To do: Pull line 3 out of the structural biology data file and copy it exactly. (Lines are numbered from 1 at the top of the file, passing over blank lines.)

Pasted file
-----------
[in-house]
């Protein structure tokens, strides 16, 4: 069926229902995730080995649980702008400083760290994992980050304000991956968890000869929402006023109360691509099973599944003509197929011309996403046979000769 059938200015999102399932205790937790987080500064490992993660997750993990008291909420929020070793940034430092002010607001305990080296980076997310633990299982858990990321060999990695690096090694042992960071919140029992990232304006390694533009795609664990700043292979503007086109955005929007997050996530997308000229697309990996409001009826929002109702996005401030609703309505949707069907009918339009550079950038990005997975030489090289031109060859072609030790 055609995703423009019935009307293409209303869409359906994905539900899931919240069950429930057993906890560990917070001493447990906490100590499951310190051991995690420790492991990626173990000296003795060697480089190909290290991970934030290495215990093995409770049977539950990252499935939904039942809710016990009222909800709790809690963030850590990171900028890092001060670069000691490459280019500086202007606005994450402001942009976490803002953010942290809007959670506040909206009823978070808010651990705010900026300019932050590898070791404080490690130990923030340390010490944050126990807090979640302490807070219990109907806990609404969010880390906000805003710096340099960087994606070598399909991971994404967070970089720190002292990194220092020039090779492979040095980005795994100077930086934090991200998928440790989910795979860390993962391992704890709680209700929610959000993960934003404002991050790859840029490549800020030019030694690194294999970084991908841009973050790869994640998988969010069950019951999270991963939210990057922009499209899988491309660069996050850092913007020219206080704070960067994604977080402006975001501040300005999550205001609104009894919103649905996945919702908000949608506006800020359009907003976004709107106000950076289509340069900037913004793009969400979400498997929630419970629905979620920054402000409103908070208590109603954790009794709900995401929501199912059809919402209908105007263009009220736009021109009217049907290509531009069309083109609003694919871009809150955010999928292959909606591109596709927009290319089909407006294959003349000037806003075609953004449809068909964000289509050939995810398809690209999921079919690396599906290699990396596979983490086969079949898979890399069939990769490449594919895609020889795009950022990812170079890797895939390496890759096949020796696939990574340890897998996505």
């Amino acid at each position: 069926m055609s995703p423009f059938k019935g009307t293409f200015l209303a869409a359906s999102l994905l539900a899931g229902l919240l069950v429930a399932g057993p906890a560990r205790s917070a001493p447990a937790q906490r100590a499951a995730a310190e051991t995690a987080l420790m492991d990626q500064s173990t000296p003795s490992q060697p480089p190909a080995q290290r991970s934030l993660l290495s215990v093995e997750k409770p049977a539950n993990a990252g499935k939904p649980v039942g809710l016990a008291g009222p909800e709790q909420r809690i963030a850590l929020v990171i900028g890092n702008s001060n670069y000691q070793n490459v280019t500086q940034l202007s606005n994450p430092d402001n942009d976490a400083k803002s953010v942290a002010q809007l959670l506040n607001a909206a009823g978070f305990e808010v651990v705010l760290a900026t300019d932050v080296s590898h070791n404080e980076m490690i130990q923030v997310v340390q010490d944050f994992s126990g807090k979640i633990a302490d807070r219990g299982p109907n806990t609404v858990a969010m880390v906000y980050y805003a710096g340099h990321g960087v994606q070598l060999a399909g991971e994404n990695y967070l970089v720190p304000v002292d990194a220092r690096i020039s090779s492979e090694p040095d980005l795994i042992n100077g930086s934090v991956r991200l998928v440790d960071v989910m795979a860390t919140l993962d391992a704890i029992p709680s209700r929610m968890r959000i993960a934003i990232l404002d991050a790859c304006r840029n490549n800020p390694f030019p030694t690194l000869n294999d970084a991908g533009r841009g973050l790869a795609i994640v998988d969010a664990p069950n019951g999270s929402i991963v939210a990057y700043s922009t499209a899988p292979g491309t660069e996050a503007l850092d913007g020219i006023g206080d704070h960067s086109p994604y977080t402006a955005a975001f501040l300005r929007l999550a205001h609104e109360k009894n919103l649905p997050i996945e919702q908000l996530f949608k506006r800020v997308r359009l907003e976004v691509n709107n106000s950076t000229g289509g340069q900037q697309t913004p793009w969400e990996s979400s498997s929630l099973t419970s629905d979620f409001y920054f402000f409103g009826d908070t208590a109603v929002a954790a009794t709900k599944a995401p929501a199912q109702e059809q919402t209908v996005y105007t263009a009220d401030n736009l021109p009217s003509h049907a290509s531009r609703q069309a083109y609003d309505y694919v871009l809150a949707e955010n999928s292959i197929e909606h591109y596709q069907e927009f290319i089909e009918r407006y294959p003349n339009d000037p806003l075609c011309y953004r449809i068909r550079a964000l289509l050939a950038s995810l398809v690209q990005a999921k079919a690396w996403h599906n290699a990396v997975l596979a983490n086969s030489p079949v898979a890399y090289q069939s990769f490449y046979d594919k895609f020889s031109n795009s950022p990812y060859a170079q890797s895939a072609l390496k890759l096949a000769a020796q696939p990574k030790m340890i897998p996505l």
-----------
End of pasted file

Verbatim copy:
């Amino acid at each position: 069926m055609s995703p423009f059938k019935g009307t293409f200015l209303a869409a359906s999102l994905l539900a899931g229902l919240l069950v429930a399932g057993p906890a560990r205790s917070a001493p447990a937790q906490r100590a499951a995730a310190e051991t995690a987080l420790m492991d990626q500064s173990t000296p003795s490992q060697p480089p190909a080995q290290r991970s934030l993660l290495s215990v093995e997750k409770p049977a539950n993990a990252g499935k939904p649980v039942g809710l016990a008291g009222p909800e709790q909420r809690i963030a850590l929020v990171i900028g890092n702008s001060n670069y000691q070793n490459v280019t500086q940034l202007s606005n994450p430092d402001n942009d976490a400083k803002s953010v942290a002010q809007l959670l506040n607001a909206a009823g978070f305990e808010v651990v705010l760290a900026t300019d932050v080296s590898h070791n404080e980076m490690i130990q923030v997310v340390q010490d944050f994992s126990g807090k979640i633990a302490d807070r219990g299982p109907n806990t609404v858990a969010m880390v906000y980050y805003a710096g340099h990321g960087v994606q070598l060999a399909g991971e994404n990695y967070l970089v720190p304000v002292d990194a220092r690096i020039s090779s492979e090694p040095d980005l795994i042992n100077g930086s934090v991956r991200l998928v440790d960071v989910m795979a860390t919140l993962d391992a704890i029992p709680s209700r929610m968890r959000i993960a934003i990232l404002d991050a790859c304006r840029n490549n800020p390694f030019p030694t690194l000869n294999d970084a991908g533009r841009g973050l790869a795609i994640v998988d969010a664990p069950n019951g999270s929402i991963v939210a990057y700043s922009t499209a899988p292979g491309t660069e996050a503007l850092d913007g020219i006023g206080d704070h960067s086109p994604y977080t402006a955005a975001f501040l300005r929007l999550a205001h609104e109360k009894n919103l649905p997050i996945e919702q908000l996530f949608k506006r800020v997308r359009l907003e976004v691509n709107n106000s950076t000229g289509g340069q900037q697309t913004p793009w969400e990996s979400s498997s929630l099973t419970s629905d979620f409001y920054f402000f409103g009826d908070t208590a109603v929002a954790a009794t709900k599944a995401p929501a199912q109702e059809q919402t209908v996005y105007t263009a009220d401030n736009l021109p009217s003509h049907a290509s531009r609703q069309a083109y609003d309505y694919v871009l809150a949707e955010n999928s292959i197929e909606h591109y596709q069907e927009f290319i089909e009918r407006y294959p003349n339009d000037p806003l075609c011309y953004r449809i068909r550079a964000l289509l050939a950038s995810l398809v690209q990005a999921k079919a690396w996403h599906n290699a990396v997975l596979a983490n086969s030489p079949v898979a890399y090289q069939s990769f490449y046979d594919k895609f020889s031109n795009s950022p990812y060859a170079q890797s895939a072609l390496k890759l096949a000769a020796q696939p990574k030790m340890i897998p996505l």